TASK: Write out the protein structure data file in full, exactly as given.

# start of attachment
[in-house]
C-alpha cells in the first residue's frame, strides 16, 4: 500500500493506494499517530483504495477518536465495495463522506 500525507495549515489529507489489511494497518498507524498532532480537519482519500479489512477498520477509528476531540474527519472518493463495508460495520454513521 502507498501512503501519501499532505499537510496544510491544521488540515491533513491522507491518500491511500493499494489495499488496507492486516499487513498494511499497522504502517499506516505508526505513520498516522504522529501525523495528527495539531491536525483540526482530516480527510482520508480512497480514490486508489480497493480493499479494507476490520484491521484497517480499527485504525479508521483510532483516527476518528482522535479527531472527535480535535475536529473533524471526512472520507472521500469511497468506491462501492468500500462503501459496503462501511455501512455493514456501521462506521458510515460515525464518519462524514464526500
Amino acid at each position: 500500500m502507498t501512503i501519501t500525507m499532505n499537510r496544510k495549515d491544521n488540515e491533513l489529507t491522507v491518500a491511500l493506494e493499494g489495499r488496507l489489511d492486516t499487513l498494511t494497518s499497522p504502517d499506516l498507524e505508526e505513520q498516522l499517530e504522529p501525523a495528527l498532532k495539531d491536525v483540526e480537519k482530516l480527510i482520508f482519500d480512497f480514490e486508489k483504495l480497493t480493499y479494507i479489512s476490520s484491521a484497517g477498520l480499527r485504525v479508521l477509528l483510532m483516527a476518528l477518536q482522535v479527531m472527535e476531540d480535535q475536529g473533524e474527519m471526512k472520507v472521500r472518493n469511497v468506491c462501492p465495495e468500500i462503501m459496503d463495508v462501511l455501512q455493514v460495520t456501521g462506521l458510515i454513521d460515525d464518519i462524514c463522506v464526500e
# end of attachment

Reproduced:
[in-house]
C-alpha cells in the first residue's frame, strides 16, 4: 500500500493506494499517530483504495477518536465495495463522506 500525507495549515489529507489489511494497518498507524498532532480537519482519500479489512477498520477509528476531540474527519472518493463495508460495520454513521 502507498501512503501519501499532505499537510496544510491544521488540515491533513491522507491518500491511500493499494489495499488496507492486516499487513498494511499497522504502517499506516505508526505513520498516522504522529501525523495528527495539531491536525483540526482530516480527510482520508480512497480514490486508489480497493480493499479494507476490520484491521484497517480499527485504525479508521483510532483516527476518528482522535479527531472527535480535535475536529473533524471526512472520507472521500469511497468506491462501492468500500462503501459496503462501511455501512455493514456501521462506521458510515460515525464518519462524514464526500
Amino acid at each position: 500500500m502507498t501512503i501519501t500525507m499532505n499537510r496544510k495549515d491544521n488540515e491533513l489529507t491522507v491518500a491511500l493506494e493499494g489495499r488496507l489489511d492486516t499487513l498494511t494497518s499497522p504502517d499506516l498507524e505508526e505513520q498516522l499517530e504522529p501525523a495528527l498532532k495539531d491536525v483540526e480537519k482530516l480527510i482520508f482519500d480512497f480514490e486508489k483504495l480497493t480493499y479494507i479489512s476490520s484491521a484497517g477498520l480499527r485504525v479508521l477509528l483510532m483516527a476518528l477518536q482522535v479527531m472527535e476531540d480535535q475536529g473533524e474527519m471526512k472520507v472521500r472518493n469511497v468506491c462501492p465495495e468500500i462503501m459496503d463495508v462501511l455501512q455493514v460495520t456501521g462506521l458510515i454513521d460515525d464518519i462524514c463522506v464526500e